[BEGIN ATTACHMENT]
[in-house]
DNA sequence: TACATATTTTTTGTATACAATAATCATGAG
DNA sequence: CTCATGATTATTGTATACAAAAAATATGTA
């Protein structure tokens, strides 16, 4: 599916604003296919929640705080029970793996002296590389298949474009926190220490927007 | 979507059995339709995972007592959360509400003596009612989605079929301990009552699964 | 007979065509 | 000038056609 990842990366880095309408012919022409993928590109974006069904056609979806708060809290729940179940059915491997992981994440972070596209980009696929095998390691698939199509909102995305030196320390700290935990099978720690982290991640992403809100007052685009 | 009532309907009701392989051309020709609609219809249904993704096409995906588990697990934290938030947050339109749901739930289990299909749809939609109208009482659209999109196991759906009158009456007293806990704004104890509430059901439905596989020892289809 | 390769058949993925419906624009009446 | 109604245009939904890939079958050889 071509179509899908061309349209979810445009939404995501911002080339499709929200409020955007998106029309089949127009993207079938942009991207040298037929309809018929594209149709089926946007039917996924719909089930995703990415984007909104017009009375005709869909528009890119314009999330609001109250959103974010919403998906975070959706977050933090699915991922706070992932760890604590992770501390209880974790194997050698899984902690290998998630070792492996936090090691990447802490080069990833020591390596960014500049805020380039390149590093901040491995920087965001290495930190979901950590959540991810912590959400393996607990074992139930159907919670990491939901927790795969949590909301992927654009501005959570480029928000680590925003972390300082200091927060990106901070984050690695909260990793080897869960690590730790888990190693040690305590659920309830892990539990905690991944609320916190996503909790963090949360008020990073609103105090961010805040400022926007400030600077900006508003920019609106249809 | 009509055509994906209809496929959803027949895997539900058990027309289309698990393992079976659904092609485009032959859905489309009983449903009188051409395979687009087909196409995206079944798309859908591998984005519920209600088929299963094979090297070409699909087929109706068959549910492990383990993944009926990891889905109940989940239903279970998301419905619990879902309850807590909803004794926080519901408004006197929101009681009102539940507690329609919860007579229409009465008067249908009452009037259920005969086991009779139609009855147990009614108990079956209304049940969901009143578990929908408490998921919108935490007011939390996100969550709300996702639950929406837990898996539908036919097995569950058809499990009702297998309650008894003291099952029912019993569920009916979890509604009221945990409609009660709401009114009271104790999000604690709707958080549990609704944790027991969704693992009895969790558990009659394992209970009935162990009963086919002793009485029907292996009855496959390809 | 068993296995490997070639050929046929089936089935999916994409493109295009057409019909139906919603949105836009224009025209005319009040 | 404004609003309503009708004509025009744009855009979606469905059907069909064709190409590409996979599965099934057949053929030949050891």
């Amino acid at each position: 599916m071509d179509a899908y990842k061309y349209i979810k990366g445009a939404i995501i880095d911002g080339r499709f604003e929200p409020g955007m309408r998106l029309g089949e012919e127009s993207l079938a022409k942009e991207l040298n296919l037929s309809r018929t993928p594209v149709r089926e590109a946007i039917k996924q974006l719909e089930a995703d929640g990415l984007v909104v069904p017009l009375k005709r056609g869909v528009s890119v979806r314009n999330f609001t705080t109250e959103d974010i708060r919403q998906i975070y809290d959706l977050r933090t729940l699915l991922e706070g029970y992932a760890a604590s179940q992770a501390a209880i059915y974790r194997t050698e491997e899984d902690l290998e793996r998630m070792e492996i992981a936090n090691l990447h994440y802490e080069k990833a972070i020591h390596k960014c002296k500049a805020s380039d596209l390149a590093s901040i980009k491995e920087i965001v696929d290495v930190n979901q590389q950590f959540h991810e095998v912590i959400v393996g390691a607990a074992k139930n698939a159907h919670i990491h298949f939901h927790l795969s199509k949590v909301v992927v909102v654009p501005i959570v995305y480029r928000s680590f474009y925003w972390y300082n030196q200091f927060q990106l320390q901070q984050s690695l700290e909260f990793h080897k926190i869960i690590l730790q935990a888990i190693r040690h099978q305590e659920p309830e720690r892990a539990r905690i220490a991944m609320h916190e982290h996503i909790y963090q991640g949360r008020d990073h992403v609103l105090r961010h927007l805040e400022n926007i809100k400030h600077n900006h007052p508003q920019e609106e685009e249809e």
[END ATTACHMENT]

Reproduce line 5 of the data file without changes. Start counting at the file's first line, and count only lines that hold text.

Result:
């Amino acid at each position: 599916m071509d179509a899908y990842k061309y349209i979810k990366g445009a939404i995501i880095d911002g080339r499709f604003e929200p409020g955007m309408r998106l029309g089949e012919e127009s993207l079938a022409k942009e991207l040298n296919l037929s309809r018929t993928p594209v149709r089926e590109a946007i039917k996924q974006l719909e089930a995703d929640g990415l984007v909104v069904p017009l009375k005709r056609g869909v528009s890119v979806r314009n999330f609001t705080t109250e959103d974010i708060r919403q998906i975070y809290d959706l977050r933090t729940l699915l991922e706070g029970y992932a760890a604590s179940q992770a501390a209880i059915y974790r194997t050698e491997e899984d902690l290998e793996r998630m070792e492996i992981a936090n090691l990447h994440y802490e080069k990833a972070i020591h390596k960014c002296k500049a805020s380039d596209l390149a590093s901040i980009k491995e920087i965001v696929d290495v930190n979901q590389q950590f959540h991810e095998v912590i959400v393996g390691a607990a074992k139930n698939a159907h919670i990491h298949f939901h927790l795969s199509k949590v909301v992927v909102v654009p501005i959570v995305y480029r928000s680590f474009y925003w972390y300082n030196q200091f927060q990106l320390q901070q984050s690695l700290e909260f990793h080897k926190i869960i690590l730790q935990a888990i190693r040690h099978q305590e659920p309830e720690r892990a539990r905690i220490a991944m609320h916190e982290h996503i909790y963090q991640g949360r008020d990073h992403v609103l105090r961010h927007l805040e400022n926007i809100k400030h600077n900006h007052p508003q920019e609106e685009e249809e």